3d printing will decrease the number of waste products. This 3D printing technology is fundamentally different from manufacturing techniques that we have used in the past.
This difference is in a couple of ways.
Firstly, it removes the need for deliveries of completed goods. All that you will need to have delivered are the component inks for your printer. Secondly, it is an additive manufacturing approach. This means that no product needs to be cut away to reveal the final design.
Think of it like a statue. The artist does not have to chisel away the marble to reveal the image. The image will instead grow from nothing.
This fundamental change will mean that you have much less excess rubbish removed needs.
Organic waste solutions
I forecast that more people will grow their own food as greenhouse gases become more popular. This will be due to cheaper electricity from solar panels and storage such as Tesla battery packs.
The same drones we mentioned before will likely be able to water and pick the crop – we hope!
This will mean less need for packaged food containers such as bottles, cans, etc. which currently go in commingled recycling bins.
The organic waste will then be useful for your composting or could be used in worm farms.
In saying that
From looking in my crystal ball, I forecast a greener future. This is, of course, based on technology such as drones, solar panels, etc. and the climate remaining favourable so we can grow crops.
We will have to wait and see, I suppose!
Have you ever come home from the shops after buying your groceries and ask did you just collect rubbish that needs to be disposed of or recycled.
When you buy a week’s food in a normal supermarket, the amount of plastic packaging, plastic bags, etc. that you take home can be huge.
Plastic bags are designed for single use. So, you could easily build up a huge quantity of them in a kitchen cupboard over a month or two. Of course, there are solutions for plastic bags (and other soft plastics) such as the REDcycle bins in your local Coles or Woolworths. But, it would be great if you did not have this problem at all.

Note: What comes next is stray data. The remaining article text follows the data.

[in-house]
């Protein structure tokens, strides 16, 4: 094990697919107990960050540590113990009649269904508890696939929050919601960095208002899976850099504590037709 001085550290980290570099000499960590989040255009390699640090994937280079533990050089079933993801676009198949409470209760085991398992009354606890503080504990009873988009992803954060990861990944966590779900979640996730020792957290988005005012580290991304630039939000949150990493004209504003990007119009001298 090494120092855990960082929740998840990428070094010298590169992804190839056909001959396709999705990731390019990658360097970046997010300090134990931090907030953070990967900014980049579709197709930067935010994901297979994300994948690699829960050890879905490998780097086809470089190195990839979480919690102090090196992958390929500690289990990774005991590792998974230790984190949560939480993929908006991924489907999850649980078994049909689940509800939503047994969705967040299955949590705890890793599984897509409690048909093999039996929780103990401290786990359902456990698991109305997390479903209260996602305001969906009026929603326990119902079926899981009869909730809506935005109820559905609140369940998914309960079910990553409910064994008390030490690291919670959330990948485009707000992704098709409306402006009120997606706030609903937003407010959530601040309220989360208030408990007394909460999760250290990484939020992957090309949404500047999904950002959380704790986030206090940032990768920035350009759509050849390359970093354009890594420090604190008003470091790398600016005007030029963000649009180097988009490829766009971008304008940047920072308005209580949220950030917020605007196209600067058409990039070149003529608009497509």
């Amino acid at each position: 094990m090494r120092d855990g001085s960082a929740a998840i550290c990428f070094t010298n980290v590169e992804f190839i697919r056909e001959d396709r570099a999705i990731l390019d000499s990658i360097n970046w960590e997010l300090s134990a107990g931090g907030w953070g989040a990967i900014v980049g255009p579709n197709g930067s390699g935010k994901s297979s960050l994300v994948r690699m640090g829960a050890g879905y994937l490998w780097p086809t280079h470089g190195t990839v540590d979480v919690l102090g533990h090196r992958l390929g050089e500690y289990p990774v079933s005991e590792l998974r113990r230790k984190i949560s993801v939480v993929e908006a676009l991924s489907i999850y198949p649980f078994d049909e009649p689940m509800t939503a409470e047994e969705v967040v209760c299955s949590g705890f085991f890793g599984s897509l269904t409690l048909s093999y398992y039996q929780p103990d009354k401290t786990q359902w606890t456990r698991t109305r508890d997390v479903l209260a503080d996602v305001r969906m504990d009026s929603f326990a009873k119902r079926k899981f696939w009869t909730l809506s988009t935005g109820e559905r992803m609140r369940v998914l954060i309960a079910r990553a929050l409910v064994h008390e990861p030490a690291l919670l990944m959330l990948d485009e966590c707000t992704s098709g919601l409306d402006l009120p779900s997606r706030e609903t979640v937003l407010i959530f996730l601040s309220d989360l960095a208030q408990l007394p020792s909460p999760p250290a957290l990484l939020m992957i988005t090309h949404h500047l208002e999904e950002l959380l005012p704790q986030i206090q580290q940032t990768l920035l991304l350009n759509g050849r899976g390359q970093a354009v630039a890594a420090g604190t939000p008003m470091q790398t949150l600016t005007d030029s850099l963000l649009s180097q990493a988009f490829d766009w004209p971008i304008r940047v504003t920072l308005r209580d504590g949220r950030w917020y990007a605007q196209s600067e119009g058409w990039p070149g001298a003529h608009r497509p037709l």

When it comes to plastic waste, it is best to not collect rubbish in the first place. We will look at some people who live a plastic-free life and how they do it.
We have been promoting everything about the plastic reduction in recent blogs. The global plastic pollution is getting out of control and there is no system in place to collect rubbish once it enters our oceans and seas.
As we wait for a global solution, it is great to see that individuals are making a change already.
Say no to plastics and let the professionals handle general waste bin collections!
Some people have taken the jump and gone off plastic completely. The ABC recently covered some of these people and some of the tips they have for the rest of us.
We often talk about reducing plastic usage, but what would it really mean to say no to plastic?
“No plastic straws, cups, plates, cutlery, cling wrap or takeaway containers, and no plastic packaging for chips, muesli bars, cereals, other foods and kitchen and bathroom products.”
Some of the tips mentioned in the article are forward planning and a gradual phasing out of plastic:
- Stainless steel straws
- Reusable cupcake cases
- Grow your own herbs and veggies to avoid packaging
- Sodastream to avoid fizzy drink bottles
- Make your own bread and muesli bars
- Buy fruit from markets to avoid packaging
- Buy presents and non-food items second hand – as no packaging
One of the best pieces of advice was that 30 years ago we had much less packaging. So if we survived then, we can cope now also!
Check out our blog asking can you live by just recycling cans.
As for the already accumulated rubbish, recycle what you can and put the non-recyclables into the general waste bin for later collection.
A piece of advice
The advice from the people who have taken the plunge is that it is easier than you may think. But, it should be done in stages.
The global plastic problem is so large. We think it is great that some trendsetters like these are showing what can be done. Where there is the will, there is the way!
In most of our blogs, we write about the business of being a junk collector for commercial businesses. In other words, performing regular waste bins and recycling collections for small companies.
In this part of the blog, we intend to speak about the opportunities available for you individuals to get involved in cleaning up beaches and reserves throughout Australia.
As a junk collector for a day, you may be amazed at just how much rubbish an Australian beach may be polluted with.